Even the title of the novel hints at this celebration of the subversive. Show Me, Sir is a command—a dare and a demand—packaged with a D/s address. It’s meant to question how we typically view these kinds of appellations and types of relationships. Too often, we confuse submission, in a kink-sense, with passivity or weakness, when it’s not or, at least, doesn’t have to be. Max and her Sir can have a D/s relationship without her ever giving up an ounce of her strength or spirit. It can, in fact, be exactly what makes playing with that particular power dynamic fun and meaningful. In the novel, you can watch Max’s attitudes toward her partner and play in general change with her usage of this one small, three-letter title—from punctuation to capitalization to phrasing.
That ability to restructure and reshape your world and your place within it is one of the greatest and most unique aspects of kink. It gives you the permission and the freedom to be whomever and whatever you want to be. To be things that, under normal circumstances, you can’t. To do and say things that, outside of the suspended state of a scene, you never would.
I wanted Max’s partner to embody that capacity for transformation and re-creation. I’d met people in my community who, for reasons—because they’d been disowned by family or pushed away by friends or for reasons I’ll never know—had to reinvent themselves. It takes an immense bravery to leave your past behind and forge a future of your own making. To refuse to settle for the person the world expects you to be and become who you want to be.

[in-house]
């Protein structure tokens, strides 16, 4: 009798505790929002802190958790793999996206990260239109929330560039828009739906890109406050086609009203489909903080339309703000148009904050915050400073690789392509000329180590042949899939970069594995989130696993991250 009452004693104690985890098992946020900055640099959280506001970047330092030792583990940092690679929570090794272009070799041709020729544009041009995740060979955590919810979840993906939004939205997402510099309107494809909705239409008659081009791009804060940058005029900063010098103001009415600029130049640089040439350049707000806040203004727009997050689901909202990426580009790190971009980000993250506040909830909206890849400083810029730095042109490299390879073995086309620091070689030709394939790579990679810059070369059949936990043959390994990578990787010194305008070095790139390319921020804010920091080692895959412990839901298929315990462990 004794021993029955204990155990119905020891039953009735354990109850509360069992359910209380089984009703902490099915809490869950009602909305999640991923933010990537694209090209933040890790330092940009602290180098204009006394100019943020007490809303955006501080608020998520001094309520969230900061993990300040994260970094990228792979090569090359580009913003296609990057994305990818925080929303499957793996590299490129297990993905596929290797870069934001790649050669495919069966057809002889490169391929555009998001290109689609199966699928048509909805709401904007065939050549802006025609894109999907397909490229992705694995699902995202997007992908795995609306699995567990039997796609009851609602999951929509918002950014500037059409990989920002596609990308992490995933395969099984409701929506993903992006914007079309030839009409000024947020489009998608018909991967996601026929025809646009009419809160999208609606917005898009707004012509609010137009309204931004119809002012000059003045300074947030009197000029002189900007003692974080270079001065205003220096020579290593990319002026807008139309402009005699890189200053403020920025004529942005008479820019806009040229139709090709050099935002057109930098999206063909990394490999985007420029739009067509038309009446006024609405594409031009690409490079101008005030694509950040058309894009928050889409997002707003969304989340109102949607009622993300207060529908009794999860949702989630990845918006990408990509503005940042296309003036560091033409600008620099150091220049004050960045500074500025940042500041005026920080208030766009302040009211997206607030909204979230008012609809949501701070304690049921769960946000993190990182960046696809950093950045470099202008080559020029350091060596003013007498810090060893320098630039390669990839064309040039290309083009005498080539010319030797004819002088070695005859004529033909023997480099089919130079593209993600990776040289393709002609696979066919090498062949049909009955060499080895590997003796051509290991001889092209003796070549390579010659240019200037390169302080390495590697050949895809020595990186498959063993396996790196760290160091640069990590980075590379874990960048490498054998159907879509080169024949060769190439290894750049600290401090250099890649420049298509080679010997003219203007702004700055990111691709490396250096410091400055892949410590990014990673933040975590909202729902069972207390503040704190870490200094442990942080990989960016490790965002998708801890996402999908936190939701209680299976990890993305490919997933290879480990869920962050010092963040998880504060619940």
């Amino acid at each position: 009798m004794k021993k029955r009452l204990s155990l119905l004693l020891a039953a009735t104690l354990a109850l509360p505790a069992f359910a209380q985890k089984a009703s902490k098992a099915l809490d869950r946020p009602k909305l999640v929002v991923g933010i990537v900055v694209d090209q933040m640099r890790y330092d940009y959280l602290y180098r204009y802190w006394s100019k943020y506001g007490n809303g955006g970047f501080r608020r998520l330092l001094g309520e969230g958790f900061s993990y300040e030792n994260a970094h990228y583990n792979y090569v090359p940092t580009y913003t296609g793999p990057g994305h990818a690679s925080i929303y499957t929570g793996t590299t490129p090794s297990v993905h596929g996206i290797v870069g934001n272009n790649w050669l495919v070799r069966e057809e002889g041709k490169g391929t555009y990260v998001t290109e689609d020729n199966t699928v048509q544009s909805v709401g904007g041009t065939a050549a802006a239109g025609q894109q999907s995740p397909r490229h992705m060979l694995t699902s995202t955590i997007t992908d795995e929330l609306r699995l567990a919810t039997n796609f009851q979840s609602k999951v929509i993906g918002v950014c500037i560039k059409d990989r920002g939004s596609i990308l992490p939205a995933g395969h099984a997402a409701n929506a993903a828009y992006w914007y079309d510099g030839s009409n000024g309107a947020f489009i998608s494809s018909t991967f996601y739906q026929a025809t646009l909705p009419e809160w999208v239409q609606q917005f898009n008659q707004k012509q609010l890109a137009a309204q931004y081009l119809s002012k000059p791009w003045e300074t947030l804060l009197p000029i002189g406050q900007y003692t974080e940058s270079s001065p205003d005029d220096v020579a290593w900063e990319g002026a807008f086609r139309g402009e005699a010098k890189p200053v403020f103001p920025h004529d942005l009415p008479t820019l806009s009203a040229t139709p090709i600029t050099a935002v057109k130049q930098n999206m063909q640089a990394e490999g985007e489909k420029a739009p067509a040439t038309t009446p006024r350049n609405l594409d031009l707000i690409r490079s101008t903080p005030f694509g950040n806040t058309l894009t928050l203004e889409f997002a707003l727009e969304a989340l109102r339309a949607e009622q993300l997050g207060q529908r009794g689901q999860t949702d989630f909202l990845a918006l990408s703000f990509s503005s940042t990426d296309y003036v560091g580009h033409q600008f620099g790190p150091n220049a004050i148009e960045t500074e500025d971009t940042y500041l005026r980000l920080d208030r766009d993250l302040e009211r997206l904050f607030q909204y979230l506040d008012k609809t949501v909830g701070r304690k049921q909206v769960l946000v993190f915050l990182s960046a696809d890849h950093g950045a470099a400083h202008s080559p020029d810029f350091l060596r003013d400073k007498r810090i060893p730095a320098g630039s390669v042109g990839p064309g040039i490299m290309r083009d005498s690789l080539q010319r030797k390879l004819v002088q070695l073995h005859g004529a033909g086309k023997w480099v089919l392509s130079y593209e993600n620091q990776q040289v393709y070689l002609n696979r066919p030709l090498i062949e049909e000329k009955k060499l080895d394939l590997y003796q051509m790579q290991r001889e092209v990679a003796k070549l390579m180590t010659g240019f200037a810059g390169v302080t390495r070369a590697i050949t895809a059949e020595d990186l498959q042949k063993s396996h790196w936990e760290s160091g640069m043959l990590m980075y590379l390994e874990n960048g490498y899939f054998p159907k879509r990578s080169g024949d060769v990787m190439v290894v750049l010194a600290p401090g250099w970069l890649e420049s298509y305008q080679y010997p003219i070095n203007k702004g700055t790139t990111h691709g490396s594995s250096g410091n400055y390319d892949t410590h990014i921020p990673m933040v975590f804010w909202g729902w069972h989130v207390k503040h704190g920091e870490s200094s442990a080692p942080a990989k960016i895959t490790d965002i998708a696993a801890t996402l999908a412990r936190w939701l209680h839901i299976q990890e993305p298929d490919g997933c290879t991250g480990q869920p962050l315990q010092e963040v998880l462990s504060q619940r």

Hayato is odd. He doesn’t look, sound, or act like anyone you’ve ever met, so much so that many of those same publishers who took issue with Max took issue with him. They saw him, a man who looked nothing like the usual romantic leads we’re used to seeing, as unsellable and undesirable. But that’s kind of the point. He’s not usual. And shouldn’t have to be. There is something innately admirable and attractive about someone who is exactly and unapologetically who they want to be and doesn’t really care what anyone thinks about it. After all, if you’ve grown up knowing that the world thinks there’s something wrong with you even though you know there’s not, what does it matter what the world thinks of you and your decisions? What is the point of trying to conform to a world that can’t accept you?
Kink not only gives people the courage to embrace the differences within themselves, it also creates a welcoming haven for them. It offers a home for people too often seen as misfits. It allows a person starting their first steps on this journey to see what paths others have taken. It offers help to those who stumble and encourages those who see others fall to reach out. It creates and cements bonds between people who’ve been made to feel like outsiders. And it can offer support against a world that can be unkind. Kinky or vanilla, that kind of acceptance is a powerful and attractive thing.
And that sense of community, more than even just her relationship with Hayato, is what ultimately changes Max’s mind. As Dan Savage often says, there are “two kinds of people at kink events and in kink spaces: people who’ve always known they were kinky […] and people who got into kink after falling in love with someone who was kinky.” And this novel is Max’s opportunity to really look and fall in love with a man, a community, and a world she’d never taken the time to understand and explore before.